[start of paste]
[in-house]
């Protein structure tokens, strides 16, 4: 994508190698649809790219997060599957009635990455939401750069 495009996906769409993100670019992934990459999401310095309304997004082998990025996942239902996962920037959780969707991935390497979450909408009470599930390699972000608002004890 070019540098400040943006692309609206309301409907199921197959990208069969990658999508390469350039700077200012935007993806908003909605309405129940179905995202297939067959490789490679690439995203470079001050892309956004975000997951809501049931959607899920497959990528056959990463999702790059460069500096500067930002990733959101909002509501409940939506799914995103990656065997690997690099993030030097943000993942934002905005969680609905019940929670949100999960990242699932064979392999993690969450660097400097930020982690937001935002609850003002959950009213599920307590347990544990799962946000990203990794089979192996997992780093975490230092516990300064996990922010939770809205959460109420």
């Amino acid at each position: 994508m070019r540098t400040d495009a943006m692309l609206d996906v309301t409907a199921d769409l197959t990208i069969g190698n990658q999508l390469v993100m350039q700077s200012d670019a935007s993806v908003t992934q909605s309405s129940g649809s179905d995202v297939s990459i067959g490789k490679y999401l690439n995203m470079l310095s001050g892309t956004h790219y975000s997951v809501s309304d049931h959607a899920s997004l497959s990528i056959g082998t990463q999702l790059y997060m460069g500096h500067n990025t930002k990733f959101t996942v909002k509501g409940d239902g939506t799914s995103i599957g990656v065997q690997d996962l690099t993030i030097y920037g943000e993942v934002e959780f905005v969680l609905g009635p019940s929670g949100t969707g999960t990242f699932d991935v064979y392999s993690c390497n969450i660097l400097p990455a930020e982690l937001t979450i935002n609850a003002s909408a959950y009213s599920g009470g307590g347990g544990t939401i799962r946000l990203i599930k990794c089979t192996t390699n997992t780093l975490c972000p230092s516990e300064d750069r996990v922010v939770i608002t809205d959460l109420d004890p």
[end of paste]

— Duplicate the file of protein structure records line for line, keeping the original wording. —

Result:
[in-house]
């Protein structure tokens, strides 16, 4: 994508190698649809790219997060599957009635990455939401750069 495009996906769409993100670019992934990459999401310095309304997004082998990025996942239902996962920037959780969707991935390497979450909408009470599930390699972000608002004890 070019540098400040943006692309609206309301409907199921197959990208069969990658999508390469350039700077200012935007993806908003909605309405129940179905995202297939067959490789490679690439995203470079001050892309956004975000997951809501049931959607899920497959990528056959990463999702790059460069500096500067930002990733959101909002509501409940939506799914995103990656065997690997690099993030030097943000993942934002905005969680609905019940929670949100999960990242699932064979392999993690969450660097400097930020982690937001935002609850003002959950009213599920307590347990544990799962946000990203990794089979192996997992780093975490230092516990300064996990922010939770809205959460109420």
């Amino acid at each position: 994508m070019r540098t400040d495009a943006m692309l609206d996906v309301t409907a199921d769409l197959t990208i069969g190698n990658q999508l390469v993100m350039q700077s200012d670019a935007s993806v908003t992934q909605s309405s129940g649809s179905d995202v297939s990459i067959g490789k490679y999401l690439n995203m470079l310095s001050g892309t956004h790219y975000s997951v809501s309304d049931h959607a899920s997004l497959s990528i056959g082998t990463q999702l790059y997060m460069g500096h500067n990025t930002k990733f959101t996942v909002k509501g409940d239902g939506t799914s995103i599957g990656v065997q690997d996962l690099t993030i030097y920037g943000e993942v934002e959780f905005v969680l609905g009635p019940s929670g949100t969707g999960t990242f699932d991935v064979y392999s993690c390497n969450i660097l400097p990455a930020e982690l937001t979450i935002n609850a003002s909408a959950y009213s599920g009470g307590g347990g544990t939401i799962r946000l990203i599930k990794c089979t192996t390699n997992t780093l975490c972000p230092s516990e300064d750069r996990v922010v939770i608002t809205d959460l109420d004890p």